Second student comes forward

A second student has come forward and admitted to removing hundreds of copies of Signal newspapers from newsstands.

On Thursday, Oct. 8, Christopher B. Walker walked into The Signal’s office and admitted that he had helped Riley Gillison take more than 500 Signal newspapers.

Walker stated that he had been asked by Riley Gillison to help him take the copies of The Signal for “arts and crafts.”

Gillison said he would return with evidence of his craft project, but has yet to do so.

Gillison said he was completely responsible for taking hundreds of Signal papers from a University Center newsstand when he came to The Signal office last Monday. When asked why he took the copies, he said they were used for a Halloween costume and decorations for his Johns Creek home.

I thought I could just takes some newspapers to make my Halloween costume and some arts and crafts to decorate my house back home,” Gillison said.

Gillison told Signal staffers that he used the hundreds of papers for a papier-mâché costume for Halloween. He said that he’s “not big on photos” and he has no pictures to confirm his costume or arts and crafts.

Friends told Gillison of The Signal’s coverage of the missing papers, the police surveillance video and CBS Atlanta 46’s news story on the incident.

“Once I found out I came in the first business day I found out about it,” Gillison said.

Gillison said he didn’t understand that only the first issue of the paper is free, and additional are at a cost of $1.

“I’m just a freshman so when I first got here there were people in the courtyard just handing out Signals so I thought they were free,” Gillison said.

On the two other students seen carrying papers in the video, Gillison would not say their names. He said he acted alone.

“Oh they just helped me carry it,” Gillison said. “That’s literally all they did was help me carry them.”

Students anonymous reported on social media the identities of the other students in the police footage and reports of papers stolen from other newsstands. The Signal cannot confirm these reports at this time.

Gillison also said his ties with Georgia State’s Kappa Sigma chapter have nothing to do with the missing papers. Gillison also maintained that he would supply proof of his Halloween costume and crafts to the Dean of Student and The Signal, but those were not seen before press time.

The Signal filed a report with the Dean of Students and with Georgia State Police last week.

According to Rebecca Stout, associate vice president for Student Affairs and Dean of Students, the disclaimer that is in The Signal creates a stronger case that the actions of the three individuals were a violation of the student code of conduct.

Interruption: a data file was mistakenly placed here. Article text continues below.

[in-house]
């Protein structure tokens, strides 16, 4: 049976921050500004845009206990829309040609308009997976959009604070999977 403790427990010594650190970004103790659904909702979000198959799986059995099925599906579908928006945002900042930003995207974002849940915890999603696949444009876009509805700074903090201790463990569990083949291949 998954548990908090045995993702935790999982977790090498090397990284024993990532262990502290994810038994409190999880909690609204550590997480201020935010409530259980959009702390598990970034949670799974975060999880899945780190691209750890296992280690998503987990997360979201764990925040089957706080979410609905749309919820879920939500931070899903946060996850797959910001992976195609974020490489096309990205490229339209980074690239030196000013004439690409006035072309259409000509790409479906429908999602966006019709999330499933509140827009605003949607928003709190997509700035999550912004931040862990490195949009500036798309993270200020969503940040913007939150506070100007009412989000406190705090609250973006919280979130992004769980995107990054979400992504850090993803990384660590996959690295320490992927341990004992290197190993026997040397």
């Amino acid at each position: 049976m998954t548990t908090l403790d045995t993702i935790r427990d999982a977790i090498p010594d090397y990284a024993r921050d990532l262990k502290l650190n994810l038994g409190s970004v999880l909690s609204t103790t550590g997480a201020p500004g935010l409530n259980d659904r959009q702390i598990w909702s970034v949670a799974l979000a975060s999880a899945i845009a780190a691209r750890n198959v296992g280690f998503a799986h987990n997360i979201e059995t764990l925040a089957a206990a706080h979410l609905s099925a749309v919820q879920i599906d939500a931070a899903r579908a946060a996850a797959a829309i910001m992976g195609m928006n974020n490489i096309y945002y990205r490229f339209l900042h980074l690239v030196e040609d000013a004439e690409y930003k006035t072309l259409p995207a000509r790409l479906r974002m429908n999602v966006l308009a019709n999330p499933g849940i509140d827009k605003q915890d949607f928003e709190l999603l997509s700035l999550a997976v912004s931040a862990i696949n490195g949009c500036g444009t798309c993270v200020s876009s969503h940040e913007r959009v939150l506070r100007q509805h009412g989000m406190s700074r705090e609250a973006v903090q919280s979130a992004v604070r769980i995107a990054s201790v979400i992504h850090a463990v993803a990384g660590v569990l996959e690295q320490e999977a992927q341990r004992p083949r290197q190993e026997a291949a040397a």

At last week’s full senate Student Government Association meeting, students weighed in on the disappearance of the papers. The senate agreed to help with the search of persons responsible by posting the pictures from the security camera on their Facebook page, in hopes someone may recognize those involved.

“SGA is very sorry about that the copies of The Signal were stolen,” said Taylor Briggs, executive vice president of the SGA. “We do not support any kind of theft or defacing of property on campus.”

Newspaper theft has become a growing problem for student papers in Georgia. There were 12 reported cases of newspaper theft in 2012 alone, according to a map created by the Student Press Law Center.

Last semester, on May 13, female students were seen putting more than 250 copies of the paper in recycling bins.

The Student Judicial Board previously weighed in on the prior case, saying trashing 250 newspapers was not a theft since students have the right to trash as many papers as they want.

“It’s open it’s accessible to everyone,” Allison Renyi, former chief justice of the Student Judicial Board, told The Signal in May. “As one student, while it would be grossly unfair of me, I could take every single one of the papers because, as a student, those papers are mine.

According to attorney advocate of the SPLC, Adam Goldstein, taking hundreds of newspaper off the stands is stealing more than paper.

“Theft isn’t measured by the cost of something, it’s measured by value you deprive somebody of,” Goldstein said. “You deprive everyone of value [when you take these newspapers]; you deprive the readers; you deprive the advertisers who paid to get a message out; you deprive the [newspaper] staff who put time into the paper.”

UPDATE (10:22 a.m. November 27, 2012):

The Dean of Students has confirmed that Riley Gillison, the student who admitted to taking a large amount of Signal copies, has yet to come forth with evidence of the Halloween costume he claimed to have used the papers for.

Neither Gillison or Christopher B. Walker, the student who admitted to helping Gillison take the Signal copies, have gone to the Dean of Students to discuss the incident.